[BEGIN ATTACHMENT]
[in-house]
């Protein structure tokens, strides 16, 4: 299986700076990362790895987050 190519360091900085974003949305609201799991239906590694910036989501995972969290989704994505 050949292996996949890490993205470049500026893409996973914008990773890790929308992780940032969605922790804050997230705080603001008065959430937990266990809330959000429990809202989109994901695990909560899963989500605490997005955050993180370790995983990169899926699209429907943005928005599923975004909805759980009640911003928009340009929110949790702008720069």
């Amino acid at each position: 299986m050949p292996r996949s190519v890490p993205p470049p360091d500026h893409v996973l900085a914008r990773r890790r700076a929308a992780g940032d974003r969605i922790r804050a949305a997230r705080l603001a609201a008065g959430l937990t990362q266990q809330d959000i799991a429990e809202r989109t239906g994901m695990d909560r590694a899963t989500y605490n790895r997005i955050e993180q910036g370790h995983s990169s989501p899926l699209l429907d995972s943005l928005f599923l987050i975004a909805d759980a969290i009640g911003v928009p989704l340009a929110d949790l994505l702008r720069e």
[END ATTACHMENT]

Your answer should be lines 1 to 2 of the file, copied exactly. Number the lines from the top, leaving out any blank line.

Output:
[in-house]
């Protein structure tokens, strides 16, 4: 299986700076990362790895987050 190519360091900085974003949305609201799991239906590694910036989501995972969290989704994505 050949292996996949890490993205470049500026893409996973914008990773890790929308992780940032969605922790804050997230705080603001008065959430937990266990809330959000429990809202989109994901695990909560899963989500605490997005955050993180370790995983990169899926699209429907943005928005599923975004909805759980009640911003928009340009929110949790702008720069």